SHIPBUILDER Coastal Contracts Bhd's venture into the production of specialised support services vessels for the offshore oil and gas sector has raised its profile in the industry.
Having established itself as a reliable builder of tugboats and barges since the early 1990s, the move towards manufacturing these higher-end vessels requires a whole new set of technical and engineering expertise, not to mention huge working capital.
But Coastal Contracts believes that the new type of vessels, called the anchor-handling tug (AHT), will open up a new chapter in its 23-year history.
“Since we started building AHT vessels, we have had enquiries from not only local and regional contractors, but also from as far as the Netherlands, the US, the Middle East and Australia,’’ its general manager Kelvin Ng told StarBiz.
The role of AHT vessels is to assist in the handling and positioning of anchors at offshore oil platforms.
The company also provides towing services to mobile drilling rigs, while upgraded AHT variants known as anchor handling tug/supply (AHTS) boats are used as supply ships to these offshore installations.
Currently, Coastal Contracts is building five AHTs and has plans to build more similar vessels next year.
Ng said the company's first AHT boat, a 45-metre vessel of 4,200 brake horse-power (bhp), was sold late last year, while the second smaller vessel was sold last month.
Both vessels are to be delivered in a month or two, while a third AHT will be due for completion by the end of the year.
“Work on these vessels started before we enter into the respective sale and purchase agreement with our clients. We start building these vessels without firm orders, as we believe the demand (for AHT) is there and growing,'' Ng said.
The modern support vessels, which can be built between a year and 18 months, depending on their sizes and capabilities, are priced from US$3.5mil to US$9mil each.
Ng said Coastal Contracts started constructing the first two vessels last year to capture the upswing in offshore oil and gas exploration and production activities.
International crude oil prices had risen from around US$25 per barrel in April 2003 to above US$50 per barrel currently.
The growing number of deepwater oil and gas reserve discoveries in Malaysian waters has also fuelled the demand for more specialised marine support vessels from petroleum companies.
“Apart from local contractors, we are also looking at the international market as there is a global shortage of such vessels worldwide,'' Ng said.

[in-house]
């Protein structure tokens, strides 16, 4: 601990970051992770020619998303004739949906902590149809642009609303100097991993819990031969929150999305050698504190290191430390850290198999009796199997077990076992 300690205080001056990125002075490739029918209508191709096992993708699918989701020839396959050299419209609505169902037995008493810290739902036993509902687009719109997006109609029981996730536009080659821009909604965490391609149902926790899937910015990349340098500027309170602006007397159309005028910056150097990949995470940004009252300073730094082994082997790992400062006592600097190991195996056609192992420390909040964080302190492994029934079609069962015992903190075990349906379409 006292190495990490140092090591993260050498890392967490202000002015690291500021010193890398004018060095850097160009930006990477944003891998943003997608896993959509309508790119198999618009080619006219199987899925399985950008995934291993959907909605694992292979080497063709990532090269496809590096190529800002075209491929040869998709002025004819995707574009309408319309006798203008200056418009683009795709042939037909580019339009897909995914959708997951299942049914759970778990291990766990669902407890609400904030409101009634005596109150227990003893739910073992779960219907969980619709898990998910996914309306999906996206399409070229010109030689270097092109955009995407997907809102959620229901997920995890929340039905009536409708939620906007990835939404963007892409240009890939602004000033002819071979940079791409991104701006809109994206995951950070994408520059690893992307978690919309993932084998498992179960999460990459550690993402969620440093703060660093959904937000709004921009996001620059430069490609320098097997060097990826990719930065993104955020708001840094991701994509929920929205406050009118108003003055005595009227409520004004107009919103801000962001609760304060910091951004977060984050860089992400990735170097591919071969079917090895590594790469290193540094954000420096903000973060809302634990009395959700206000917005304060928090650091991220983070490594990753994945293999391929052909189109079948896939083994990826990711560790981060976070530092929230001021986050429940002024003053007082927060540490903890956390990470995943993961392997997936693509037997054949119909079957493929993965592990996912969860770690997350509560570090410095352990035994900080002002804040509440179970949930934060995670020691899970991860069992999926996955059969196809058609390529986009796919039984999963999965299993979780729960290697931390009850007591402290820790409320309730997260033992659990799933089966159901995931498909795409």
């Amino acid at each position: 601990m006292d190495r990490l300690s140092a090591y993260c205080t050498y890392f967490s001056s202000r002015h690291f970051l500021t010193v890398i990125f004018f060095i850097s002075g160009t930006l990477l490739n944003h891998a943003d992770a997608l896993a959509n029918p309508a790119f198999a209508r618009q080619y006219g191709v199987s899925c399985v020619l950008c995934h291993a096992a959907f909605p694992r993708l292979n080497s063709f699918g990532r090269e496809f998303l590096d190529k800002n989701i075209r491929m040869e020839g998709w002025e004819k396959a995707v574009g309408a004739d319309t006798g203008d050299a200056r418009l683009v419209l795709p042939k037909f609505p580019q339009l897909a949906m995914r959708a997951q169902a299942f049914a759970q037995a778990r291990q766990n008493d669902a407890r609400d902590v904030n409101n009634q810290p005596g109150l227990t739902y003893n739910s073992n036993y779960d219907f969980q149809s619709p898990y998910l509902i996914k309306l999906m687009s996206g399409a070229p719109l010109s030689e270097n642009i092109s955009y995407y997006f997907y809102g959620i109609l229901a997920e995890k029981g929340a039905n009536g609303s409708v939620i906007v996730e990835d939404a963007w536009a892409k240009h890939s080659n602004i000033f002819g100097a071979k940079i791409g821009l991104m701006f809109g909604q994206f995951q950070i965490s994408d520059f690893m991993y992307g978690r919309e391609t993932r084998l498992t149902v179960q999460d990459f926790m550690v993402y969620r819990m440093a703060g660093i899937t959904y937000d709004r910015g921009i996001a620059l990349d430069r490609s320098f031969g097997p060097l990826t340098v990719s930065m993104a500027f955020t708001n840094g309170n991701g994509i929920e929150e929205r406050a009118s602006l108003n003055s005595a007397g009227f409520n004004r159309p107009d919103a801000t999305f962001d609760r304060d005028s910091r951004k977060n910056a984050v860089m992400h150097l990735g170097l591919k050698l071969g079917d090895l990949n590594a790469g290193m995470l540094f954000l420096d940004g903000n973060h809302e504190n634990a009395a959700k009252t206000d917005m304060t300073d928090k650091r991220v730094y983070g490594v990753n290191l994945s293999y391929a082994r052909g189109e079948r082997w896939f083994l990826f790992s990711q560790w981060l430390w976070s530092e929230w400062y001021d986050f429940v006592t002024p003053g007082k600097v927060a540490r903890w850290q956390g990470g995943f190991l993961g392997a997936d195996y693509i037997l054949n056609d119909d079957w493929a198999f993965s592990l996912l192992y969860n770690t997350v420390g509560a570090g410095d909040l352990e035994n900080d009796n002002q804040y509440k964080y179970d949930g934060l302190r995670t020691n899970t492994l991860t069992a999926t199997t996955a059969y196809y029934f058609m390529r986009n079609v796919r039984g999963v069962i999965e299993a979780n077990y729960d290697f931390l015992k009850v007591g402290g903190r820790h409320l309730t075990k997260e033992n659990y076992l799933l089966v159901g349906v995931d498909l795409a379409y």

According to reports from a reputable international shipbroker, about half of the world's AHT fleet is due for replacement over the next few years.
The reports said about 5% of the world's AHT vessels would be scrapped this year, while new vessels would only enlarge existing fleet size by about 2% or even less.
“We have studied the market and there is currently a shortage of such vessels due to heightened activities in the oil and gas industry, especially in offshore exploration and production,” Ng said.
Initially, the market had expected the company to charter its AHT to local oil and gas contractors.
Coastal Contracts has a fleet of more than 40 barges and tugboats, of which some have been chartered to transport goods within the coastal areas of the region.
“Newer vessels also command higher charter rates. We may probably keep a few vessels in our fleet, but if the prices are right, we will sell them,'' Ng said.
Currently, a few AHTs are in its shipyard, including its biggest to date, which is a 58-metre AHTS with power output rated at more than 5,500 bhp.
Ng said bigger vessels would be needed to support oil and gas operations as newer platforms were located further from the mainland.
“Our long-term plan is to upgrade our shipyard in Sandakan to produce AHTs with power output of up to 12,000 bhp,'' Ng said.
He said Coastal Contracts planned to build more AHT and AHTS vessels in the future and expected the division to contribute significantly to the group's revenue and profit from the current year onwards.